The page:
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Articles & Extracts

Last Waltz in Vienna Extract | Part Two | Youth and Freedom

Last Waltz in Vienna Extract | Part Two | Youth and Freedom

Kirtag in St Gilgen was a very different occasion, and though my memories of that Day of Atonement visit long ago were somewhat vague, it still seemed impossible to believe that this was the same building. Austria’s best stage designers had changed it into a very life-like imitation of that famous holiday resort not far from Salzburg. They could not, even if they wanted to, put a good part of Vienna under water and bring the St Wolfgang lake into the Konzerthaus, but the White Horse Inn, the lakeside hostelry known to operetta lovers all over the world, had been reconstructed inside the building, so had the village square, maypole and all, and on various levels there were farms with real cows and horses in their stables, country-inn gardens with buxom waitresses in old-style peasant costumes serving wine and beer, and any number of bands from the genuine ‘tara-ra-boom-de-ay’ to modern ones playing the swing hits from Fred Astaire–Ginger Rogers films by Irving Berlin and Cole Porter, evergreens that have outlasted my youth.
Adrian Bell | The Hungry Gap | A Countryman’s Spring Notebook Extract

Adrian Bell | The Hungry Gap | A Countryman’s Spring Notebook Extract

‘April is the cruellest month,’ stated a famous poem in its first line. T. S. Eliot, who wrote it, was as townee a poet as ever lived, and hadn’t the faintest idea of the literal truth of it for the countryman. ‘Breeding lilacs out of the dead land’ he goes on, and generally making things look deceptively pleasant in a doomed planet. Not since Browning have poets exuded cheery notions, unless it were G. K. Chesterton in a pub.
Having the Last Word

Having the Last Word

According to a paperback column in the Daily Telegraph (15 August 1988) I greatly admired Penelope Lively’s Moon Tiger (1987) and thought its closing pages ‘among the most moving I have read in years’. I wasn’t alone; the novel had already won the rather more significant distinction of the Booker Prize the year before, marking the high point of Lively’s much-honoured career in both adult and children’s fiction. So why, given my proclaimed enthusiasm, did I not read another word of hers for more than thirty years? Impossible to explain, though I made good the deficit recently, having spent the first lockdown reading about a dozen of her books in close succession.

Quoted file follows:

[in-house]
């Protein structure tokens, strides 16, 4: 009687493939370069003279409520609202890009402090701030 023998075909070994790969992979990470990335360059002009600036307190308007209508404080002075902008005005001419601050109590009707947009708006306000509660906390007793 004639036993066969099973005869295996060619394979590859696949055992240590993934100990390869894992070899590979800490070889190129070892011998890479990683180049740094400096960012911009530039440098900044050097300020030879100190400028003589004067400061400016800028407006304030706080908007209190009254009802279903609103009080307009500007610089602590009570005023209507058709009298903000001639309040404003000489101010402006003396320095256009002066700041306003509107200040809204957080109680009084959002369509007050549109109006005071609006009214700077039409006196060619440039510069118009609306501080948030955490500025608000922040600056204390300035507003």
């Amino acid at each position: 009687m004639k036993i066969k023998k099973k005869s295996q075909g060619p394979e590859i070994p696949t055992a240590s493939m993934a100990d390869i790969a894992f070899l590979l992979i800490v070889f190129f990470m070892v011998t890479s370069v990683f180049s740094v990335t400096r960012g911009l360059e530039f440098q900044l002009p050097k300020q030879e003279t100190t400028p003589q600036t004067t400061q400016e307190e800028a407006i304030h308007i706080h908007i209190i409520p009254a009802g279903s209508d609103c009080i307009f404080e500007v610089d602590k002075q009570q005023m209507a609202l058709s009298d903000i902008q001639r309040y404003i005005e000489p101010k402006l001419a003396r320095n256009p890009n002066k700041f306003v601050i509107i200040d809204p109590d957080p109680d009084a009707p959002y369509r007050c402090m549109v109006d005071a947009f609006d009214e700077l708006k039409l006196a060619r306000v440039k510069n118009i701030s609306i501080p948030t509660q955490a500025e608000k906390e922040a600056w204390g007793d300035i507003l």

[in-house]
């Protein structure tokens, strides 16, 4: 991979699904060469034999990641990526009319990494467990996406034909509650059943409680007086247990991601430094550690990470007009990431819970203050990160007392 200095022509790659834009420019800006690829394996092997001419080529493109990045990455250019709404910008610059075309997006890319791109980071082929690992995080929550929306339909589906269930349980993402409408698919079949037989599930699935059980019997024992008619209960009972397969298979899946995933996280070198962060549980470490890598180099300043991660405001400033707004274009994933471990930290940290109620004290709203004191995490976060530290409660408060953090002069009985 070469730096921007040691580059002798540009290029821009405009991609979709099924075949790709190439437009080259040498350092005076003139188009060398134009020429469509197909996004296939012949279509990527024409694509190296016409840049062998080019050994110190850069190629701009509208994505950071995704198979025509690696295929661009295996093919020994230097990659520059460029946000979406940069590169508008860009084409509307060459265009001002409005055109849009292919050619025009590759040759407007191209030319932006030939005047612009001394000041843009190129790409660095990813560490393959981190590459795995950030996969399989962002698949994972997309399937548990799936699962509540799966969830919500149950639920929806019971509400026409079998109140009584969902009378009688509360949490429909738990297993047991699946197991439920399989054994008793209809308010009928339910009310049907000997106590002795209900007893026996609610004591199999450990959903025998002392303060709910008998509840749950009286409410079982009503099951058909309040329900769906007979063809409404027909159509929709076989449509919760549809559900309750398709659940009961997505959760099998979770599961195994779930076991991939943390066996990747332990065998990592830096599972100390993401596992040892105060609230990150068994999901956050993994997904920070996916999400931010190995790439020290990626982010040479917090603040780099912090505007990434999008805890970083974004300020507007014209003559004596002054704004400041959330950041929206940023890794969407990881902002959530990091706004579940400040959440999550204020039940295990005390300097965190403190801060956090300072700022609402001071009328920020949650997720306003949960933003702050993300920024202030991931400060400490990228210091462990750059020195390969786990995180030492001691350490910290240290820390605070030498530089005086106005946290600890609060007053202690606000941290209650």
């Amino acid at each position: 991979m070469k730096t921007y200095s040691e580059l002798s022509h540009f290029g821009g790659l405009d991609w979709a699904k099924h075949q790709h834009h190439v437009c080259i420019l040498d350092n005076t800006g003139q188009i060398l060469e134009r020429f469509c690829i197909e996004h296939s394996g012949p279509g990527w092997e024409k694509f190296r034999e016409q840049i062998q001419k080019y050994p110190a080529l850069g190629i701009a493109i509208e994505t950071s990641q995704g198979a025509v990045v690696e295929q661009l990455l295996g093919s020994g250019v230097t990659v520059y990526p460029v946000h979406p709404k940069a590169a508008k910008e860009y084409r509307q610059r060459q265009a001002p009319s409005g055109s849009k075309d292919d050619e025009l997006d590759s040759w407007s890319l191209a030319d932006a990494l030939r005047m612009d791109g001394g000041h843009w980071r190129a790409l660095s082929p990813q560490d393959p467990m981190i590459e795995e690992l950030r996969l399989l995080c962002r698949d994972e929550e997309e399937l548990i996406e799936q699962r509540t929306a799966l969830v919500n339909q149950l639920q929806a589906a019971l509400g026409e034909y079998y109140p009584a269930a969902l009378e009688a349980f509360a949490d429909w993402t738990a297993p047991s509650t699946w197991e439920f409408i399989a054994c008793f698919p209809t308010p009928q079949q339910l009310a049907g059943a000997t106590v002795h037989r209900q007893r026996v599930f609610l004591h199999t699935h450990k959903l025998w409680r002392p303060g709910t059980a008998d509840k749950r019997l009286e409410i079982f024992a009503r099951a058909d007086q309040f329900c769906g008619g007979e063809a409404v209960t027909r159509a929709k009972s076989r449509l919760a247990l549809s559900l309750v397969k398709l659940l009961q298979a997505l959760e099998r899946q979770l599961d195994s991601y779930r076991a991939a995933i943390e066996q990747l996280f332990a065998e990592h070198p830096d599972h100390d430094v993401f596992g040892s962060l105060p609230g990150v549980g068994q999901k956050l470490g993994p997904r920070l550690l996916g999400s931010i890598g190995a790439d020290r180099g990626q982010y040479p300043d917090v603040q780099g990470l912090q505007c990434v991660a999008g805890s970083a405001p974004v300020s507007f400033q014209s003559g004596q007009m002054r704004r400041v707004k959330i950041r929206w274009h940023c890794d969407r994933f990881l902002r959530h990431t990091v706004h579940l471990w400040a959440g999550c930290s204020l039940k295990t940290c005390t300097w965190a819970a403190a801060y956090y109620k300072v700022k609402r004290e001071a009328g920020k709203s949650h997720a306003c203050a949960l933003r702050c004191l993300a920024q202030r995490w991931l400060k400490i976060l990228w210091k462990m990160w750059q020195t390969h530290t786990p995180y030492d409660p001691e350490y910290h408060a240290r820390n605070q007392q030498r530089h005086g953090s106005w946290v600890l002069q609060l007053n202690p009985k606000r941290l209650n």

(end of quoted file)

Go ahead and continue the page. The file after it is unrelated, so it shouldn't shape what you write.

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The Benefits of Writing a Biography

The Benefits of Writing a Biography

There are writers I particularly love because they’ve guided me through adult life and helped me make sense of it. Alison Lurie, who died in 2020 at the age of 94, is one such and I owe her a debt of gratitude for elegantly and slyly interpreting the seismic cultural changes that occurred in Western life from the 1960s onwards. A Radcliffe scholar, she married early and had three children, but she didn’t let two rejected novels deter her, nor the husband who said: ‘Perhaps it’s for the best – you can spend more time with the children.’ She persevered. Her first published novel was Love and Friendship (1967), which is also the title of Jane Austen’s first completed novel (written when Jane was 14). Like the incomparable Jane, her chief aim was ‘a desire to laugh at life’ through the literary medium of witty and astute comedies of manners. And like Jane she enjoyed the company of men.
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Fertile Ground

When I was a child, I was fascinated by much that was American. I particularly enjoyed Californian grapefruit, chewing gum, Westerns, Stuart Little and the covers and cartoons of the New Yorker. A dozen enormous grapefruit would arrive in a box every Christmas, sent by a cousin of my mother’s, while chewing gum (‘that dreadful American habit!’ according to my teachers) was forbidden, so its consumption was deliciously furtive. We watched thrilling Westerns on our black-and-white television at weekends and I delighted in the sublime children’s story Stuart Little, never thinking that a tale about the mouse-child of a New York couple was at all an odd idea. Most of all, I loved the cartoons in the New Yorker, a magazine I fell upon every time we visited my aunt and uncle. They had lived for some years in the States in the 1950s, when my uncle was Washington correspondent of the Observer. These enlightened relatives even owned a large cupboard that was decorated with New Yorker covers.
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In Johnson’s Footsteps